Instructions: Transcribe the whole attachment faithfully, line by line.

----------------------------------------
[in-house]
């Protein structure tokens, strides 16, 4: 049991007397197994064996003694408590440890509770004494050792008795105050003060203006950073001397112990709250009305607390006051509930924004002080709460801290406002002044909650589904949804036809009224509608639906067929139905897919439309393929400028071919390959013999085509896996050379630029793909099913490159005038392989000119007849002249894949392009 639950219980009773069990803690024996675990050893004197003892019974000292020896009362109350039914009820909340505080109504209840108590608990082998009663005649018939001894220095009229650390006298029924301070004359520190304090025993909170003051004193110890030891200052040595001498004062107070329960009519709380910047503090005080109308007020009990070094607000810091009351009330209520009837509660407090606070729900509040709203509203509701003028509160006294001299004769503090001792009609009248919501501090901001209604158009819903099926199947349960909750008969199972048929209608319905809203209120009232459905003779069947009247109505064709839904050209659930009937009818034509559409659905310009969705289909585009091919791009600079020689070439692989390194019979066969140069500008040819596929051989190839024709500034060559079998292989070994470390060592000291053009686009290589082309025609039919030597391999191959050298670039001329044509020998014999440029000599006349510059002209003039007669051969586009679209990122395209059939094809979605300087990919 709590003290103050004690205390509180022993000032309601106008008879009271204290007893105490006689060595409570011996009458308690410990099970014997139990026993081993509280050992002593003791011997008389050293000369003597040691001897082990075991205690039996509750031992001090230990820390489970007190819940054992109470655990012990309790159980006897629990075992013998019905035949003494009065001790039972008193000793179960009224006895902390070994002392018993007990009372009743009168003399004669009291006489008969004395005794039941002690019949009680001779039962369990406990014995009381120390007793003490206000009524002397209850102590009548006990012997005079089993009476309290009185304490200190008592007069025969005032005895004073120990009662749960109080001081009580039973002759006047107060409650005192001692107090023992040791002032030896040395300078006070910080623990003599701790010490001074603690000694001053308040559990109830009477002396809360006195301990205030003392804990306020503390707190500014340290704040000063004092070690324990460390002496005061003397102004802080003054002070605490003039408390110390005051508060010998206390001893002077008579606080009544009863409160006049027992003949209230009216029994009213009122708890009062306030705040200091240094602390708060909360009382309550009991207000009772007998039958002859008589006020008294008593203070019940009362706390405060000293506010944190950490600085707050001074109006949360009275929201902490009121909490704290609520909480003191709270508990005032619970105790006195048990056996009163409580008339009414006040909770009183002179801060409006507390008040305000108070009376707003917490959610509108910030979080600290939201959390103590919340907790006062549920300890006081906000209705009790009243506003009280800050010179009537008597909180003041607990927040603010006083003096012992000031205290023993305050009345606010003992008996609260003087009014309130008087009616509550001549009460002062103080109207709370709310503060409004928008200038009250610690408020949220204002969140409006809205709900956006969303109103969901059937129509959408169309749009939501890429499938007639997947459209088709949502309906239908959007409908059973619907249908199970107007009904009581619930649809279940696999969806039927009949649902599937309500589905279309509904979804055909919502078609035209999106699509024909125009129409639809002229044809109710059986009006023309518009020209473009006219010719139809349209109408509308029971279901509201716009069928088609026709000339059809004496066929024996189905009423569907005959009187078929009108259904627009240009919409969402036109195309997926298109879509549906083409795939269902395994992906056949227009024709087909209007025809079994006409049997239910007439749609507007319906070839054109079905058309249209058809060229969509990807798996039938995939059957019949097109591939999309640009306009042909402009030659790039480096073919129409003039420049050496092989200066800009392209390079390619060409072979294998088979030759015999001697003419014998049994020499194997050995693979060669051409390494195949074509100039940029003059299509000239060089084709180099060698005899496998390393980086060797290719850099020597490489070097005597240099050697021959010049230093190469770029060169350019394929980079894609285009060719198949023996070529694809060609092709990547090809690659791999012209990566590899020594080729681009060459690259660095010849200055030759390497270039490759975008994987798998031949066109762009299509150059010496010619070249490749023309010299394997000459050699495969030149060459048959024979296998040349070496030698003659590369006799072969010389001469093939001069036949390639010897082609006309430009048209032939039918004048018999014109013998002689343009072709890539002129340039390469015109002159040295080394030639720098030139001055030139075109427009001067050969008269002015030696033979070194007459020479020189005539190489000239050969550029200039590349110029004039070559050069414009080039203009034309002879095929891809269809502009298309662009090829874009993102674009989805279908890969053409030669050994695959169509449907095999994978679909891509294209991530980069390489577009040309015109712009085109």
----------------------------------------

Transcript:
[in-house]
């Protein structure tokens, strides 16, 4: 049991007397197994064996003694408590440890509770004494050792008795105050003060203006950073001397112990709250009305607390006051509930924004002080709460801290406002002044909650589904949804036809009224509608639906067929139905897919439309393929400028071919390959013999085509896996050379630029793909099913490159005038392989000119007849002249894949392009 639950219980009773069990803690024996675990050893004197003892019974000292020896009362109350039914009820909340505080109504209840108590608990082998009663005649018939001894220095009229650390006298029924301070004359520190304090025993909170003051004193110890030891200052040595001498004062107070329960009519709380910047503090005080109308007020009990070094607000810091009351009330209520009837509660407090606070729900509040709203509203509701003028509160006294001299004769503090001792009609009248919501501090901001209604158009819903099926199947349960909750008969199972048929209608319905809203209120009232459905003779069947009247109505064709839904050209659930009937009818034509559409659905310009969705289909585009091919791009600079020689070439692989390194019979066969140069500008040819596929051989190839024709500034060559079998292989070994470390060592000291053009686009290589082309025609039919030597391999191959050298670039001329044509020998014999440029000599006349510059002209003039007669051969586009679209990122395209059939094809979605300087990919 709590003290103050004690205390509180022993000032309601106008008879009271204290007893105490006689060595409570011996009458308690410990099970014997139990026993081993509280050992002593003791011997008389050293000369003597040691001897082990075991205690039996509750031992001090230990820390489970007190819940054992109470655990012990309790159980006897629990075992013998019905035949003494009065001790039972008193000793179960009224006895902390070994002392018993007990009372009743009168003399004669009291006489008969004395005794039941002690019949009680001779039962369990406990014995009381120390007793003490206000009524002397209850102590009548006990012997005079089993009476309290009185304490200190008592007069025969005032005895004073120990009662749960109080001081009580039973002759006047107060409650005192001692107090023992040791002032030896040395300078006070910080623990003599701790010490001074603690000694001053308040559990109830009477002396809360006195301990205030003392804990306020503390707190500014340290704040000063004092070690324990460390002496005061003397102004802080003054002070605490003039408390110390005051508060010998206390001893002077008579606080009544009863409160006049027992003949209230009216029994009213009122708890009062306030705040200091240094602390708060909360009382309550009991207000009772007998039958002859008589006020008294008593203070019940009362706390405060000293506010944190950490600085707050001074109006949360009275929201902490009121909490704290609520909480003191709270508990005032619970105790006195048990056996009163409580008339009414006040909770009183002179801060409006507390008040305000108070009376707003917490959610509108910030979080600290939201959390103590919340907790006062549920300890006081906000209705009790009243506003009280800050010179009537008597909180003041607990927040603010006083003096012992000031205290023993305050009345606010003992008996609260003087009014309130008087009616509550001549009460002062103080109207709370709310503060409004928008200038009250610690408020949220204002969140409006809205709900956006969303109103969901059937129509959408169309749009939501890429499938007639997947459209088709949502309906239908959007409908059973619907249908199970107007009904009581619930649809279940696999969806039927009949649902599937309500589905279309509904979804055909919502078609035209999106699509024909125009129409639809002229044809109710059986009006023309518009020209473009006219010719139809349209109408509308029971279901509201716009069928088609026709000339059809004496066929024996189905009423569907005959009187078929009108259904627009240009919409969402036109195309997926298109879509549906083409795939269902395994992906056949227009024709087909209007025809079994006409049997239910007439749609507007319906070839054109079905058309249209058809060229969509990807798996039938995939059957019949097109591939999309640009306009042909402009030659790039480096073919129409003039420049050496092989200066800009392209390079390619060409072979294998088979030759015999001697003419014998049994020499194997050995693979060669051409390494195949074509100039940029003059299509000239060089084709180099060698005899496998390393980086060797290719850099020597490489070097005597240099050697021959010049230093190469770029060169350019394929980079894609285009060719198949023996070529694809060609092709990547090809690659791999012209990566590899020594080729681009060459690259660095010849200055030759390497270039490759975008994987798998031949066109762009299509150059010496010619070249490749023309010299394997000459050699495969030149060459048959024979296998040349070496030698003659590369006799072969010389001469093939001069036949390639010897082609006309430009048209032939039918004048018999014109013998002689343009072709890539002129340039390469015109002159040295080394030639720098030139001055030139075109427009001067050969008269002015030696033979070194007459020479020189005539190489000239050969550029200039590349110029004039070559050069414009080039203009034309002879095929891809269809502009298309662009090829874009993102674009989805279908890969053409030669050994695959169509449907095999994978679909891509294209991530980069390489577009040309015109712009085109």